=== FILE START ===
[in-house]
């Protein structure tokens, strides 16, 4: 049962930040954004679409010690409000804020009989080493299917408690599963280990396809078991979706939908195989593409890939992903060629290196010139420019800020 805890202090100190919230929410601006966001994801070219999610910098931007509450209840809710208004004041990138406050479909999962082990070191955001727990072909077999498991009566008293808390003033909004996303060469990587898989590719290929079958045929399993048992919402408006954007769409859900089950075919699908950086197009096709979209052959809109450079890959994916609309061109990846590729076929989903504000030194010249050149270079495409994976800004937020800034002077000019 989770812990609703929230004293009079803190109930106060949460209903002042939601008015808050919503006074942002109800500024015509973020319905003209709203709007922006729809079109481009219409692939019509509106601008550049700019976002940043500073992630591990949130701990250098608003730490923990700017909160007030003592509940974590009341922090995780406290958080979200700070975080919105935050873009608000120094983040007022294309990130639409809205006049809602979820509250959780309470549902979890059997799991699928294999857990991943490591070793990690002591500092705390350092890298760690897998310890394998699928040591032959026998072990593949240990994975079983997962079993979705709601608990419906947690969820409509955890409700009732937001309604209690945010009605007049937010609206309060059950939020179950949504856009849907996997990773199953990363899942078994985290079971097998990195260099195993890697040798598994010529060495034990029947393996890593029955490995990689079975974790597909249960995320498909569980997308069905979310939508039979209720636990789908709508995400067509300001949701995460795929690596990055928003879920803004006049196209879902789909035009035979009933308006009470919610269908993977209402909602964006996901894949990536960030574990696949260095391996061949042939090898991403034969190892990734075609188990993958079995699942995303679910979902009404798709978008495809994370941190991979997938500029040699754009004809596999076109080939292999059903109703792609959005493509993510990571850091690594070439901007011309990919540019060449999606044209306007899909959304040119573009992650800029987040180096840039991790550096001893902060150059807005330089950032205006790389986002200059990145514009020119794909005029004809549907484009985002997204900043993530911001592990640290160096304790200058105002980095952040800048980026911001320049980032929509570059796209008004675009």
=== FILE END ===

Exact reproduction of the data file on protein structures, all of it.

[in-house]
């Protein structure tokens, strides 16, 4: 049962930040954004679409010690409000804020009989080493299917408690599963280990396809078991979706939908195989593409890939992903060629290196010139420019800020 805890202090100190919230929410601006966001994801070219999610910098931007509450209840809710208004004041990138406050479909999962082990070191955001727990072909077999498991009566008293808390003033909004996303060469990587898989590719290929079958045929399993048992919402408006954007769409859900089950075919699908950086197009096709979209052959809109450079890959994916609309061109990846590729076929989903504000030194010249050149270079495409994976800004937020800034002077000019 989770812990609703929230004293009079803190109930106060949460209903002042939601008015808050919503006074942002109800500024015509973020319905003209709203709007922006729809079109481009219409692939019509509106601008550049700019976002940043500073992630591990949130701990250098608003730490923990700017909160007030003592509940974590009341922090995780406290958080979200700070975080919105935050873009608000120094983040007022294309990130639409809205006049809602979820509250959780309470549902979890059997799991699928294999857990991943490591070793990690002591500092705390350092890298760690897998310890394998699928040591032959026998072990593949240990994975079983997962079993979705709601608990419906947690969820409509955890409700009732937001309604209690945010009605007049937010609206309060059950939020179950949504856009849907996997990773199953990363899942078994985290079971097998990195260099195993890697040798598994010529060495034990029947393996890593029955490995990689079975974790597909249960995320498909569980997308069905979310939508039979209720636990789908709508995400067509300001949701995460795929690596990055928003879920803004006049196209879902789909035009035979009933308006009470919610269908993977209402909602964006996901894949990536960030574990696949260095391996061949042939090898991403034969190892990734075609188990993958079995699942995303679910979902009404798709978008495809994370941190991979997938500029040699754009004809596999076109080939292999059903109703792609959005493509993510990571850091690594070439901007011309990919540019060449999606044209306007899909959304040119573009992650800029987040180096840039991790550096001893902060150059807005330089950032205006790389986002200059990145514009020119794909005029004809549907484009985002997204900043993530911001592990640290160096304790200058105002980095952040800048980026911001320049980032929509570059796209008004675009």